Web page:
Auckland | New Zealand

The Hire Plants Design Guide

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Download a printable version of our Design Guide here 

Hire Plants have been installing and maintaining plants in commercial interior settings for 40 years.

Our depth of experience and focus on customers enables us to provide flexible, innovative and sustainable planting solutions.

Having designed, installed and maintained interior plantscapes of all types and sizes over many years, we enjoy sharing our knowledge, experience and passion for plants to help people enhance their environments and create ‘plantscapes with purpose’.

This guide is designed to help designers and facilities managers understand and consider the key factors which contribute to successfully using plants in commercial interiors.

Good reasons to use plants in commercial interior design

1. Emotional

Biophilia is the idea that humans possess an innate tendency to seek connections with nature.

“Biophilic Design can reduce stress, enhance creativity and clarity of thought, improve our well-being and expedite healing; in today’s urban lifestyle these qualities are ever so important”[1]

In our built environments, people are becoming increasingly disconnected from experiences and exposure to nature. More and more, the presence of live plants in our everyday indoor settings is providing that link to our innate need. This positively rubs off on our overall impression of the places where we spend time.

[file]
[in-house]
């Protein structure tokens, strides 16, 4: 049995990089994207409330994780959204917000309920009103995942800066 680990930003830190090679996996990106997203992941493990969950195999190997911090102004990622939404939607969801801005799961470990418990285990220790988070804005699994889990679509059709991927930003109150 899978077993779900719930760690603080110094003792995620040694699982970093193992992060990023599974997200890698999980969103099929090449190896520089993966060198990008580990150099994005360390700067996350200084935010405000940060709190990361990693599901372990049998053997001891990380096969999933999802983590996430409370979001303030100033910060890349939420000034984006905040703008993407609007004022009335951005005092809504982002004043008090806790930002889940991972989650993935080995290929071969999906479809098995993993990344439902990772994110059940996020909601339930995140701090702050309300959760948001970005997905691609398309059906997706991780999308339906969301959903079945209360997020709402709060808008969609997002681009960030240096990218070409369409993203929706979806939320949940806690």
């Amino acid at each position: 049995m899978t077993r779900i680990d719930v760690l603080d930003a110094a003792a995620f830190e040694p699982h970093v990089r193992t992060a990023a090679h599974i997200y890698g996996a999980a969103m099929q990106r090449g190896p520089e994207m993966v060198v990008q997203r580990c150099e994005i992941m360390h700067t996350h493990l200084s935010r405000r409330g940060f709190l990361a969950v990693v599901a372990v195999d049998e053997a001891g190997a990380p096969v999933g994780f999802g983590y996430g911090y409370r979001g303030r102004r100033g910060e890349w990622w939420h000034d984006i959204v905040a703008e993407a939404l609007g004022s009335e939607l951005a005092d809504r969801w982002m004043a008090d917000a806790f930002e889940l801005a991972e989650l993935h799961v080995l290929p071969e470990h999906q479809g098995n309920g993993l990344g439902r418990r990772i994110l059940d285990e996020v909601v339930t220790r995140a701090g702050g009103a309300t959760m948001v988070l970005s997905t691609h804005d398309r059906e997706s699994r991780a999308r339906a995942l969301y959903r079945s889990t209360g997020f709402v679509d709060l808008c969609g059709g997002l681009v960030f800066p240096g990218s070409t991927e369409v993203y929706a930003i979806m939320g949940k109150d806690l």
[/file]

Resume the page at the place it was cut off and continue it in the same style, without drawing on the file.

Improved mental engagement and overall happiness are reportedly realised by visual connections with nature. Reconnecting people with nature through biophilic design plays a role in our improved health and well-being.

In spaces such as waiting areas, hospitality areas and open plan offices, where the volume of people fluctuates, plants, literally bring ‘consistency of life’ to an area and help create a more stable and consistent impression of an environment, regardless of the number of people and level of energy present.

Studies have shown that:

“Offices with very high results for perceived productivity, health, and overall comfort of the work area [presented] a human-centered approach to interior design […] and implemented biophilic design principles”[2]

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The use of plants and green features such as vertical gardens and walls are key to improving spatial comfort and overall satisfaction. In open plan offices they allow workers to work more efficiently and help with the balance of collaborative working and the need for work tasks requiring privacy and concentration.